Rose are one of the most popular flowering shrubs in the world, ancient symbols of love and beauty, and the inspiration of many an artist and poet throughout the ages. William Shakespeare's famous line in 'Romeo and Juliet' comes to mind, "What's in a name? That which we call a rose, by any other name would smell as sweet." And from 'Bread and Roses' by James Oppenheim, "Hearts starve as well as bodies; give us bread, but give us roses." Yes, we must indeed have roses! (Here's the wonderful anniversary bouquet I received from the Mister a couple weeks ago--celebrating our 29 years together! BEST Friends are we still.)
The word 'rose' means pink or red, but today there are thousands of colors and varieties. I don't think I've ever met a rose I didn't like, but I'm especially fond of old roses in the garden, such as those romantic pale climbers and the rambling types; and varieties of English & French roses, such as damask and gallica, with their many rows of delicate petals like icing on a cake. Yum!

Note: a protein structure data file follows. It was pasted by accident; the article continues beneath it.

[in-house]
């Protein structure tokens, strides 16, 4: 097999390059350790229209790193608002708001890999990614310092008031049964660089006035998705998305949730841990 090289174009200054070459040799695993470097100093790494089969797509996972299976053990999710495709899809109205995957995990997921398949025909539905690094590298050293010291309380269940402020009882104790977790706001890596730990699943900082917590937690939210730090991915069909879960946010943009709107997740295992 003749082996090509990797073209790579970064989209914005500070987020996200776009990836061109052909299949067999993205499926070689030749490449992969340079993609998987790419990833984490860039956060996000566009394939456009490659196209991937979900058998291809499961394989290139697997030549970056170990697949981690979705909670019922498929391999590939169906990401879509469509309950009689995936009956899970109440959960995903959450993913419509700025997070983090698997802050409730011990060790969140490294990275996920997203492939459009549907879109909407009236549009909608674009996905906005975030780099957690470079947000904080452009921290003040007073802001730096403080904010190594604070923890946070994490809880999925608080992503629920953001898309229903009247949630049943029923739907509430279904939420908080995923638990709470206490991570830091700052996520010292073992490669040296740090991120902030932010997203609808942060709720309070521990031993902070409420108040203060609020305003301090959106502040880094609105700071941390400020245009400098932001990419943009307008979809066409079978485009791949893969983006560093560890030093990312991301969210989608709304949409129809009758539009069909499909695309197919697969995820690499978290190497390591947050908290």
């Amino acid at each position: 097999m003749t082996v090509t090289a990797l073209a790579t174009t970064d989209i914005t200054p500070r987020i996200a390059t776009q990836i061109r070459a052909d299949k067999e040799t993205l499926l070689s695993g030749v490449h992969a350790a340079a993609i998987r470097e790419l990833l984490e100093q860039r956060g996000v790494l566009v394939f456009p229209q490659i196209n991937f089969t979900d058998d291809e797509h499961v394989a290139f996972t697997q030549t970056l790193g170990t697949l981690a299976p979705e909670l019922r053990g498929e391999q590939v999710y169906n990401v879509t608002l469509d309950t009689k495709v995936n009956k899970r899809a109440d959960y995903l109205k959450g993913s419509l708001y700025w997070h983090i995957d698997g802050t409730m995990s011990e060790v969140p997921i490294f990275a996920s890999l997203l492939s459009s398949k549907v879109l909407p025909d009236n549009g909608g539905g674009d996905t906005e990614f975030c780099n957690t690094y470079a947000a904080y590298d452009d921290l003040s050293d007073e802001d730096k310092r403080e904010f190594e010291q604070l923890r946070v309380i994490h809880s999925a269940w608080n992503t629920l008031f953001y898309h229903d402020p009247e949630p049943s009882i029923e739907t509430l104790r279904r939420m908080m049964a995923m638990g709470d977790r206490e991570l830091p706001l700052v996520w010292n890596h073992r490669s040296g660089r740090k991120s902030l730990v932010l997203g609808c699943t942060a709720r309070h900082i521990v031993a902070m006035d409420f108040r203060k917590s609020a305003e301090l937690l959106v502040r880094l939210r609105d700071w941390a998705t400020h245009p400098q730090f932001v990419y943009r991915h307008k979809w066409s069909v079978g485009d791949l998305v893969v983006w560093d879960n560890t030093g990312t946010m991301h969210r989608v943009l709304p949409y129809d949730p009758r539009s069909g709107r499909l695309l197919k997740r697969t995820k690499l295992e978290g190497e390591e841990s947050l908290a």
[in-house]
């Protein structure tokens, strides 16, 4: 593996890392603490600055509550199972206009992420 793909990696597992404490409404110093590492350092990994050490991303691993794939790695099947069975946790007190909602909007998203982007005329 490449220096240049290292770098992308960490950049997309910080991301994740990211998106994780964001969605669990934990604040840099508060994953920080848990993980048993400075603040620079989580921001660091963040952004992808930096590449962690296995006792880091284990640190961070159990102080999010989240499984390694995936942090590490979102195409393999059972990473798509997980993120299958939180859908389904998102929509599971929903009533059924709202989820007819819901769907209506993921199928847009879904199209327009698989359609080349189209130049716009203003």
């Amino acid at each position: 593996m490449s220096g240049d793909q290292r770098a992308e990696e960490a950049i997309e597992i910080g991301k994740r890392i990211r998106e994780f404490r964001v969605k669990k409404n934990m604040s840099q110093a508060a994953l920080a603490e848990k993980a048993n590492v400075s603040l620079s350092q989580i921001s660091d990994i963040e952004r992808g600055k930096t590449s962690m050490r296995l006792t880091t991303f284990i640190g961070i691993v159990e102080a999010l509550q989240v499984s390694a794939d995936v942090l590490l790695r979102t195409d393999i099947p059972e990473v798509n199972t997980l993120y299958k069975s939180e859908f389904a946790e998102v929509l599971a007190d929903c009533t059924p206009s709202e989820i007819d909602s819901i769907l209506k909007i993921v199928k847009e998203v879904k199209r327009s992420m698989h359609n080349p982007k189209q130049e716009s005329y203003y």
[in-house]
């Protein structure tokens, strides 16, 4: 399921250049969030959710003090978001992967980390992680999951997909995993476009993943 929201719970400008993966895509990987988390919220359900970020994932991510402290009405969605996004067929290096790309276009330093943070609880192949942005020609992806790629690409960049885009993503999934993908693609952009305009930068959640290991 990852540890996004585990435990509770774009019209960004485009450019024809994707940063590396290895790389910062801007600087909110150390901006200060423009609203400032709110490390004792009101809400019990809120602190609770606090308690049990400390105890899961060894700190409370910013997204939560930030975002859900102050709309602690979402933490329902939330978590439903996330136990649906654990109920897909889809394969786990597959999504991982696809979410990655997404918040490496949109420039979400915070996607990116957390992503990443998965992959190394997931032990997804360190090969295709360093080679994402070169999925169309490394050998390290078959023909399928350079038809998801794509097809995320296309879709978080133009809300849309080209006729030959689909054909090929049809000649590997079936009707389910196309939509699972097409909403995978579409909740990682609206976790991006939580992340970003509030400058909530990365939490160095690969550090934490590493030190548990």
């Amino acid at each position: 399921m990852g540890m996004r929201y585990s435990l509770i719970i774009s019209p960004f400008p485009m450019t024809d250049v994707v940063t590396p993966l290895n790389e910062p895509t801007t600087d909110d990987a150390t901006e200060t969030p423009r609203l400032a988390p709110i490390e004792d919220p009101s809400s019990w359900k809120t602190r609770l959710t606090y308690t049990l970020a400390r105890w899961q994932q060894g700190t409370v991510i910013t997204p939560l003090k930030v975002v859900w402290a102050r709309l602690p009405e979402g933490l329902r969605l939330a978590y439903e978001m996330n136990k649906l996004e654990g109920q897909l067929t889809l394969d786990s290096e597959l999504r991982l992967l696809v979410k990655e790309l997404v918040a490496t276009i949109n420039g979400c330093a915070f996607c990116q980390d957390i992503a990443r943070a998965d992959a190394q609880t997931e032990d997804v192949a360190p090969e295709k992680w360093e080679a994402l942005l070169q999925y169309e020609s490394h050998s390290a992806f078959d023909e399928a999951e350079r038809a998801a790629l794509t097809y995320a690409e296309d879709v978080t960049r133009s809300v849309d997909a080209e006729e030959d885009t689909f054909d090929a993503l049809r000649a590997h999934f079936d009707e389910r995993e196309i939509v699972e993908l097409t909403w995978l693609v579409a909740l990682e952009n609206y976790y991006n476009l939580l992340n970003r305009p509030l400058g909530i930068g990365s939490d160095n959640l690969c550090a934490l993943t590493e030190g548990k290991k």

The adoption of the New York state flower began in 1890, on Arbor Day, when it was put to a vote by school children of the state. Three flowers were nominated and were ranked by popularity as the goldenrod, rose, and the daisy. A year later, again on Arbor Day, another poll was taken for the two top-runners and the rose won out, but no action was taken to make it official until April 20, 1955. It then became the official flower of the state, "in any color or combination of colors common to it."
So...this flower block can be stitched in any color that you like. I did mine in the colors that were listed on the original chart. Specifically I chose, DMC COLORS: petals #444/970/945/350; leaves and stems "dark green".
Remember images should be about 4 x 4-inches to fit a 6.5" quilt block.
To get the image:: RIGHT CLICK to save it as a file, or for size options--LEFT CLICK and use the flickr 'all sizes' link.
If you are visiting for the first time, and just starting the project you can download the stitch guide and color chart here as a PDF: